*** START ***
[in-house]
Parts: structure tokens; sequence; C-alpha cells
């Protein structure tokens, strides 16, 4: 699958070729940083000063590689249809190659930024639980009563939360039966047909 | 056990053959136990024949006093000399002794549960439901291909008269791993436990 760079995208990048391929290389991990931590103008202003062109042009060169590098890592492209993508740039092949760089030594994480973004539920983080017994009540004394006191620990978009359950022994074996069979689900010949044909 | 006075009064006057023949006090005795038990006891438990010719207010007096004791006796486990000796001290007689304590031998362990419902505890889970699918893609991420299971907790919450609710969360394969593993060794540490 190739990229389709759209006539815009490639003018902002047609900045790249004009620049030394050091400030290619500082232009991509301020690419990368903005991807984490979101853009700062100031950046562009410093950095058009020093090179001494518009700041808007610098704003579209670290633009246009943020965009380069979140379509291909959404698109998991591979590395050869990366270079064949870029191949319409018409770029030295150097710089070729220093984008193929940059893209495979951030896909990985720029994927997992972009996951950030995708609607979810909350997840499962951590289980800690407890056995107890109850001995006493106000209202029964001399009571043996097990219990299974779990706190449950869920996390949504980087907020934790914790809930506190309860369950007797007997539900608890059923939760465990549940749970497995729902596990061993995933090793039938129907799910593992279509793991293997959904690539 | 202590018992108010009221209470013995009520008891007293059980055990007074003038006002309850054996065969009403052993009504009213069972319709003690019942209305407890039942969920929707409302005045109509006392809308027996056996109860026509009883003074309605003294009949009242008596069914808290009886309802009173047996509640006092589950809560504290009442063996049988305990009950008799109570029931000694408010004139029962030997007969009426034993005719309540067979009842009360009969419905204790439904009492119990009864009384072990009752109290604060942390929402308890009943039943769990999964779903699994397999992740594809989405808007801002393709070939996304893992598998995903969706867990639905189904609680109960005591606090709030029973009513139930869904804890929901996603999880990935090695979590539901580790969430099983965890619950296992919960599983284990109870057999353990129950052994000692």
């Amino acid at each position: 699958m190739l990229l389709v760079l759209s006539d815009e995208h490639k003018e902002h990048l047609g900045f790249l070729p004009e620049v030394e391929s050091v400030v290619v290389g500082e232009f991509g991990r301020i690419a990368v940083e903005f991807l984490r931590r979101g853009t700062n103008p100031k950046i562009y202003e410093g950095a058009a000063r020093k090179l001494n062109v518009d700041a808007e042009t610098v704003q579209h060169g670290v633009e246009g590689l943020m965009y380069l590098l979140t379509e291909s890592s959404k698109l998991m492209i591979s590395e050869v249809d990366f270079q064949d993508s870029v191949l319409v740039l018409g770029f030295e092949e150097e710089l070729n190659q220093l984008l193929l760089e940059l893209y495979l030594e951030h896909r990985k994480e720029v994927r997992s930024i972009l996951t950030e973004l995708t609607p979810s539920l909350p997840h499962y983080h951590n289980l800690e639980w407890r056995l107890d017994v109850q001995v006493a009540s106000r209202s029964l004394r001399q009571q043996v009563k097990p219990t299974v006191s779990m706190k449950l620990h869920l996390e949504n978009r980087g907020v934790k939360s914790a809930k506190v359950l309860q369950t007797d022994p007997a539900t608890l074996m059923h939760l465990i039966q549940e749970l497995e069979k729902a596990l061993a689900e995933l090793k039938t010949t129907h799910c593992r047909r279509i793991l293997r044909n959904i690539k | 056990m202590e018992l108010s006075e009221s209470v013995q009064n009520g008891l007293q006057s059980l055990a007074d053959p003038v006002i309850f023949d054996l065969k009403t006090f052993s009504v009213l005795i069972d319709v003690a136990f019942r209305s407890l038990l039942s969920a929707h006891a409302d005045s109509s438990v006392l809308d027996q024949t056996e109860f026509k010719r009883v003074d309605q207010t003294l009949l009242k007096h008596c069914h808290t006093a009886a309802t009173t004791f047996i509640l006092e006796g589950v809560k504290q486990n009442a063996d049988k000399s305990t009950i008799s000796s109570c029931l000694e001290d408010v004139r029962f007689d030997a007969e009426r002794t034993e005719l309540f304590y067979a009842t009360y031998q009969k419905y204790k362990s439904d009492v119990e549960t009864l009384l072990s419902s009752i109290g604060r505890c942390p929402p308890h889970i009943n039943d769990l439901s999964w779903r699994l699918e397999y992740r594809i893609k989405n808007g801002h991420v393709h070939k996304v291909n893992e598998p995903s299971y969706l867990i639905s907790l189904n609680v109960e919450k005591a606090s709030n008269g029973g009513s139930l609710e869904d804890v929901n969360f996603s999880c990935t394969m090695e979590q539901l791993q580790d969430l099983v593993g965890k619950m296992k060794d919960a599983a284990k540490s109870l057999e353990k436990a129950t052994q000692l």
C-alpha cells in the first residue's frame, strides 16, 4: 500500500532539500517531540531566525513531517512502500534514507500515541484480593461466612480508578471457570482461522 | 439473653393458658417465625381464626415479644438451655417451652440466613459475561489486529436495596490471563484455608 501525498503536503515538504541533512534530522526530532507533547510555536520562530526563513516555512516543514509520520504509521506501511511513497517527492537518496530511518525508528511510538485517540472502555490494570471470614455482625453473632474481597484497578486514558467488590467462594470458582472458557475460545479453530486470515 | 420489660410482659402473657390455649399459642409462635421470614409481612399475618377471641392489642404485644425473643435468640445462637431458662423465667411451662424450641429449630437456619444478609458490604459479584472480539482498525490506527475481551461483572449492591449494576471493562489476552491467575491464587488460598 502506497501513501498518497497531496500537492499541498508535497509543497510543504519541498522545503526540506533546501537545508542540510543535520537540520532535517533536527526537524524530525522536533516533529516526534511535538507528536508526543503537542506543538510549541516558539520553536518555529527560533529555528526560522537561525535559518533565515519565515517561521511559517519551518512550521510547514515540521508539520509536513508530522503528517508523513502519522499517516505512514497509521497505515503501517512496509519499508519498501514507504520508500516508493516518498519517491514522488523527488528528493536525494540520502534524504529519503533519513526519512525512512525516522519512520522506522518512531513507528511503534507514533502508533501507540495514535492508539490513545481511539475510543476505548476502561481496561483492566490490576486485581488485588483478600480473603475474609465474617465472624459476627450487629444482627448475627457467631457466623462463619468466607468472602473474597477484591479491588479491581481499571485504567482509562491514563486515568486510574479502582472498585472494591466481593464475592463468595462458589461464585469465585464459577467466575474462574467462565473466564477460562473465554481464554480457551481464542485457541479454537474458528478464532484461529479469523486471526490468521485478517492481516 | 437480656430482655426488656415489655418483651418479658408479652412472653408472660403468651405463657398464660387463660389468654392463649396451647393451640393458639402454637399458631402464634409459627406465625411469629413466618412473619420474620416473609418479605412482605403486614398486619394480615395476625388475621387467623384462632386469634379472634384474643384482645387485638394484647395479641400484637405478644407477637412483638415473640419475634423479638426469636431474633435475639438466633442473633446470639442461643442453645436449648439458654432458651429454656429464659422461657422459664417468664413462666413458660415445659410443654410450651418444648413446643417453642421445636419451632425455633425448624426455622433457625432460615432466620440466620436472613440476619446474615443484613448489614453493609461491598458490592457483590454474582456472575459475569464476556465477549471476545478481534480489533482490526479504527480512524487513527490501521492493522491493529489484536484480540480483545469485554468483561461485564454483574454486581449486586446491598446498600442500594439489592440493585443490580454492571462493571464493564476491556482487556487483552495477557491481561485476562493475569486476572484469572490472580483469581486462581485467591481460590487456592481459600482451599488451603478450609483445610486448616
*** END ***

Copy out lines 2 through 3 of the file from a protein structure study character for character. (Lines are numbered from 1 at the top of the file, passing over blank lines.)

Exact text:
Parts: structure tokens; sequence; C-alpha cells
């Protein structure tokens, strides 16, 4: 699958070729940083000063590689249809190659930024639980009563939360039966047909 | 056990053959136990024949006093000399002794549960439901291909008269791993436990 760079995208990048391929290389991990931590103008202003062109042009060169590098890592492209993508740039092949760089030594994480973004539920983080017994009540004394006191620990978009359950022994074996069979689900010949044909 | 006075009064006057023949006090005795038990006891438990010719207010007096004791006796486990000796001290007689304590031998362990419902505890889970699918893609991420299971907790919450609710969360394969593993060794540490 190739990229389709759209006539815009490639003018902002047609900045790249004009620049030394050091400030290619500082232009991509301020690419990368903005991807984490979101853009700062100031950046562009410093950095058009020093090179001494518009700041808007610098704003579209670290633009246009943020965009380069979140379509291909959404698109998991591979590395050869990366270079064949870029191949319409018409770029030295150097710089070729220093984008193929940059893209495979951030896909990985720029994927997992972009996951950030995708609607979810909350997840499962951590289980800690407890056995107890109850001995006493106000209202029964001399009571043996097990219990299974779990706190449950869920996390949504980087907020934790914790809930506190309860369950007797007997539900608890059923939760465990549940749970497995729902596990061993995933090793039938129907799910593992279509793991293997959904690539 | 202590018992108010009221209470013995009520008891007293059980055990007074003038006002309850054996065969009403052993009504009213069972319709003690019942209305407890039942969920929707409302005045109509006392809308027996056996109860026509009883003074309605003294009949009242008596069914808290009886309802009173047996509640006092589950809560504290009442063996049988305990009950008799109570029931000694408010004139029962030997007969009426034993005719309540067979009842009360009969419905204790439904009492119990009864009384072990009752109290604060942390929402308890009943039943769990999964779903699994397999992740594809989405808007801002393709070939996304893992598998995903969706867990639905189904609680109960005591606090709030029973009513139930869904804890929901996603999880990935090695979590539901580790969430099983965890619950296992919960599983284990109870057999353990129950052994000692």